Just like you or your pets, your lawn can get sick, too. While grass and foliage can’t speak, they can show signs that they’re under stress or suffering from a disease. And when an infection strikes your lawn, the effects can be challenging to control.
Fortunately, proper lawn care services for your residential property can help prevent and solve most lawn diseases. But to successfully do that, you must be able to identify lawn and grass diseases and practice disease prevention techniques.
Lawn and Grass Diseases
The root of lawn damage can be difficult to pinpoint, but if your lawn is suffering from a disease, it’s usually because of fungal problems. The disease starts by affecting small patches of dying or susceptible grasses and spread over time, so it’s a good idea to inspect your lawn regularly. Some of the most common lawn diseases and their characteristics are as follows:
- Brown patch lawn disease – It usually affects the cool-season turf lawn in the spring and summer when temperatures rise. If your yard is affected, you will notices circles of dead grass that can vary in the perimeter.
- Large patch lawn disease – It affects warm-season grass subjected to overcast and moist weather conditions. It usually begins to show as small patches of brown grass that may develop into car-sized patches of dead grass.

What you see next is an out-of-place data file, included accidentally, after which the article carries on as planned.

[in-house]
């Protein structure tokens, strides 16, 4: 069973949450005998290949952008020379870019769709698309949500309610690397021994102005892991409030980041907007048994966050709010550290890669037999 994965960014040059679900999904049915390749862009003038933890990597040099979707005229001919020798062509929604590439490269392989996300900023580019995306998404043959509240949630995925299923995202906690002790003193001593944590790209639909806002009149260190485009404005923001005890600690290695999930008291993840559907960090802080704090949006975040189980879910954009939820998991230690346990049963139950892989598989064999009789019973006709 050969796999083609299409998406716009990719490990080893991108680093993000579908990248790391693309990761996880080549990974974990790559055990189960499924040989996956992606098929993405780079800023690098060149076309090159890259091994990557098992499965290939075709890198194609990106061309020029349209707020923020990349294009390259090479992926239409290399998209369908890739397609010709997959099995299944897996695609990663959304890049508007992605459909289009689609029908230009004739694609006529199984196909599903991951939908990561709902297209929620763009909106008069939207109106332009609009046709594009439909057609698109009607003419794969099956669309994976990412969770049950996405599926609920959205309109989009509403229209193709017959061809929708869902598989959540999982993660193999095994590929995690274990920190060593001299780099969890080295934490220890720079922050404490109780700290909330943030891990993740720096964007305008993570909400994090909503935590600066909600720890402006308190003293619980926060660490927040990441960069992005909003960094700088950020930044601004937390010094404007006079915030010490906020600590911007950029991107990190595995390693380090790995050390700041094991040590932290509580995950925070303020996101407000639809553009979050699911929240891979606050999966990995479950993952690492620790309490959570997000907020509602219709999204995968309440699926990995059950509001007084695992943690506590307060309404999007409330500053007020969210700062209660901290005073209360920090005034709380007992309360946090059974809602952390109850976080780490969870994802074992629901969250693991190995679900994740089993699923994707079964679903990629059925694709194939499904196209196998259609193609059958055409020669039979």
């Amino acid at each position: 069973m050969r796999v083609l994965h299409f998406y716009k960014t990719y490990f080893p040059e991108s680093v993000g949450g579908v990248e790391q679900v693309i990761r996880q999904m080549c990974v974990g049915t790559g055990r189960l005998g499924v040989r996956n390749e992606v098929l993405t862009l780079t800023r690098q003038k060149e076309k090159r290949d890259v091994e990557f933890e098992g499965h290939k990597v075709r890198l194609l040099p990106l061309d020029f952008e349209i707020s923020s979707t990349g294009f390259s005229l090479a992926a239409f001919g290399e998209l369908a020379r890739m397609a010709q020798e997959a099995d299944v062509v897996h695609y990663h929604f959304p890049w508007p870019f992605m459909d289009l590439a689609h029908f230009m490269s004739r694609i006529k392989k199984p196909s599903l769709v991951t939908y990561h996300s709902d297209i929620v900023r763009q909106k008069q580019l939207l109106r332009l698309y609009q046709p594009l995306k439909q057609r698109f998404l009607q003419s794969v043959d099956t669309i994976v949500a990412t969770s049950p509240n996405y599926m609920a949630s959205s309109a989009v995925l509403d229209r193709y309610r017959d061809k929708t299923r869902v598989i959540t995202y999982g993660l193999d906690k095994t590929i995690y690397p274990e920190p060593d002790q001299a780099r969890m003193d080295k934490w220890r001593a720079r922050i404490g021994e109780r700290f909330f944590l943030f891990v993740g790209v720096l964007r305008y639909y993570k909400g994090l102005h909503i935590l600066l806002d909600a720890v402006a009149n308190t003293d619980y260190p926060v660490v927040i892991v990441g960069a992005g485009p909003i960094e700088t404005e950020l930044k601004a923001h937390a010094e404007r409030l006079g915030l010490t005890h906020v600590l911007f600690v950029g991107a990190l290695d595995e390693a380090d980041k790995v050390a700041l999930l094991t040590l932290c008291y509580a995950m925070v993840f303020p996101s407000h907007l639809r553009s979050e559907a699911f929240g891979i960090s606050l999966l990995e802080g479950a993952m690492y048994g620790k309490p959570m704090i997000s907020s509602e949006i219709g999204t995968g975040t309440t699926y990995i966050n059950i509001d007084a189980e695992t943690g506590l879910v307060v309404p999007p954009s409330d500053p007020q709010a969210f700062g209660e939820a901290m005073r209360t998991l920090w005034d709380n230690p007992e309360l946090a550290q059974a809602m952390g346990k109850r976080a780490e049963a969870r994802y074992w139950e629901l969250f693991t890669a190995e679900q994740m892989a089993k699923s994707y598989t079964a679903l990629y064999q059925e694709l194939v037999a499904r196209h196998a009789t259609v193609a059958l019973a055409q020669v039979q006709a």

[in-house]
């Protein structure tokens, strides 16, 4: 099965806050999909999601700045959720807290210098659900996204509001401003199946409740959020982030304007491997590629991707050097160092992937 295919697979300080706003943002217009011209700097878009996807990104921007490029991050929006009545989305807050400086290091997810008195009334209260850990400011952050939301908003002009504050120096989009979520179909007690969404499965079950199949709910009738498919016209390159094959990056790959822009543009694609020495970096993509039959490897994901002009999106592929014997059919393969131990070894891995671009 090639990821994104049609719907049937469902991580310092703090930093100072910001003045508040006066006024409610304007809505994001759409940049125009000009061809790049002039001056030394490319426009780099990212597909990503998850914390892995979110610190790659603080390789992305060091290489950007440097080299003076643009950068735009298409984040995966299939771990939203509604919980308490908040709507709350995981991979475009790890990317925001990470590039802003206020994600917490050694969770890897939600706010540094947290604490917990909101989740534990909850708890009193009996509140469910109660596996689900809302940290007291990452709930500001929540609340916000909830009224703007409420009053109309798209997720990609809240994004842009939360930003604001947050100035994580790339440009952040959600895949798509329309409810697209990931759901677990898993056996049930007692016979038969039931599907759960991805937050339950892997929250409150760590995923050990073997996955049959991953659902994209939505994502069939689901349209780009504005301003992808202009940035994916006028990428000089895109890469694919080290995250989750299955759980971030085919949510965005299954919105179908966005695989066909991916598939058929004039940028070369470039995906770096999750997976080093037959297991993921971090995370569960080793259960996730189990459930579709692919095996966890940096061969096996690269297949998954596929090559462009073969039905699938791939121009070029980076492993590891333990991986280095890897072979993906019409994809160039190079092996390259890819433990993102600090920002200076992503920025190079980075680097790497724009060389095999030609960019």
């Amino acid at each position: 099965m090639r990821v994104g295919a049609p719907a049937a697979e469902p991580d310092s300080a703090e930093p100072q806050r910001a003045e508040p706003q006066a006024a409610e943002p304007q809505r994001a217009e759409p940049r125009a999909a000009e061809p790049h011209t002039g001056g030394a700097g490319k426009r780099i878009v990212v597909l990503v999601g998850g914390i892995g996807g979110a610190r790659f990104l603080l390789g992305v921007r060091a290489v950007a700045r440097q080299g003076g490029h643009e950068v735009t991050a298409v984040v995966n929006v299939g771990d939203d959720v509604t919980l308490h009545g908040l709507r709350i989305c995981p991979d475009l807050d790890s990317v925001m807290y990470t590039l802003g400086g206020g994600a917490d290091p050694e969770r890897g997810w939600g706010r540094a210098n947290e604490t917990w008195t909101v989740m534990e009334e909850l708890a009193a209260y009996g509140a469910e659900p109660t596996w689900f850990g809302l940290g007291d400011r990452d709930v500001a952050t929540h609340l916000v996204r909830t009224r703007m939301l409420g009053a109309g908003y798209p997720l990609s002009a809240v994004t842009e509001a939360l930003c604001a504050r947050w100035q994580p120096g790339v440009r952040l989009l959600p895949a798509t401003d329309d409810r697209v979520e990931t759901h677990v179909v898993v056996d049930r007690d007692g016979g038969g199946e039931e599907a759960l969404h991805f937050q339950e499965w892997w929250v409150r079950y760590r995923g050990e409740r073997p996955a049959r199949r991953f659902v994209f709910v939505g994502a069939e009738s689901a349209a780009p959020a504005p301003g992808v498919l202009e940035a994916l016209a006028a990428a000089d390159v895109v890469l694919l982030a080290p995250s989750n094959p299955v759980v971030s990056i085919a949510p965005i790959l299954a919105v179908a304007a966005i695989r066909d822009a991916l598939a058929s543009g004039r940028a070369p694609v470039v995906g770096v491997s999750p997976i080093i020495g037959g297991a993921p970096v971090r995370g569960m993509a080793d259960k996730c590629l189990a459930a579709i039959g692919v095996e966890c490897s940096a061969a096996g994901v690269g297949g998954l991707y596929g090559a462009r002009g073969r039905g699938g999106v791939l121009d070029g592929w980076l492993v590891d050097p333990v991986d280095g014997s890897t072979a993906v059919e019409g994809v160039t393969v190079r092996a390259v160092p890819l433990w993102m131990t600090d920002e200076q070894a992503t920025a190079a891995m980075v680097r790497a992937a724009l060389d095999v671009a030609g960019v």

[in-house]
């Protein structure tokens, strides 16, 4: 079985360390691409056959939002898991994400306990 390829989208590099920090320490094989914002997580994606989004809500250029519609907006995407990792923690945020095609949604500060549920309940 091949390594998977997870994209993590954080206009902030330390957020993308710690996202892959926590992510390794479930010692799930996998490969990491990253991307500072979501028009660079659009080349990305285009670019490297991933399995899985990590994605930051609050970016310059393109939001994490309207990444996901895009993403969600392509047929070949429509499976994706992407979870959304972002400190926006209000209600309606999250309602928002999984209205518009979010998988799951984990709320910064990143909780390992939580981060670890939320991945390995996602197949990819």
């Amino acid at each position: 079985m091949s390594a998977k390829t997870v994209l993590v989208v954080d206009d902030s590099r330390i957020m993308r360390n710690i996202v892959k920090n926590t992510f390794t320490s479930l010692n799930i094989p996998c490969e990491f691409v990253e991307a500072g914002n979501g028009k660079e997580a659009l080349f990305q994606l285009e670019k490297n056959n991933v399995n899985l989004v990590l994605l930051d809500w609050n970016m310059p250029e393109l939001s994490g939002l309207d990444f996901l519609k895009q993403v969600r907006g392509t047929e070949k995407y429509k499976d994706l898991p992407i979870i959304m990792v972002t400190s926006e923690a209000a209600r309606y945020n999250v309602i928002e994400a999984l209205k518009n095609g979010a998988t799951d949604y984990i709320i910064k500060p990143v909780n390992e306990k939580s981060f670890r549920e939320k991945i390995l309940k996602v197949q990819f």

- Pythium blight – Poorly-drained soils or humid conditions create the perfect environment for Pythium blight, characterized by circles of withered, grayish grass, waterlogged, and clumped together.
- Summer patch lawn disease – If you have Kentucky bluegrass turf, it’s susceptible to this disease this summer, especially if your lawn has poor drainage. This disease appears as circles of dead or dying brown-colored grass with small patches of healthy grasses at the center.
- Pink snow mold – Bentgrass and perennial ryegrass are susceptible to pink snow mold, which appears as circular, pinkish spots with the edges looking waterlogged.
Lawn Disease Prevention Techniques
For lawn disease to affect your turf, all sides of what is called the “Disease Triangle” must be present. These sides are the disease pathogens, a disease-conducive environment, and a susceptible host or your lawn. Here’s how you can ensure all three aren’t present at once:
1. Water your lawn properly
Both over-watering and dehydrating your lawn can result in a favorable environment for a disease to grow. So make sure to water it, depending on the type of turf you have. It’s also a good practice to water early in the morning so that the sun can naturally dry the grass.
2. Maintain the soil’s pH level
The soil is where the grass gets its nutrients. Most types of grass prefer slightly acidic soil sitting between 6.0 and 7.0 in the pH level, but it still depends on the type of grass you have. Make sure to regularly check the pH level so that the grasses in your lawn get their nutrients to stay healthy.
3. Mow your lawn properly
Grass blades cut too short become vulnerable to disease infection, so it’s crucial to keep your lawn mowed at its optimal level. Also, if you suspect lawn disease, don’t compost the grass since it can spread from the lawn clippings.
By identifying diseases and keeping up proper lawn care techniques, you can prevent infections from ruining your lawn and promote its overall health.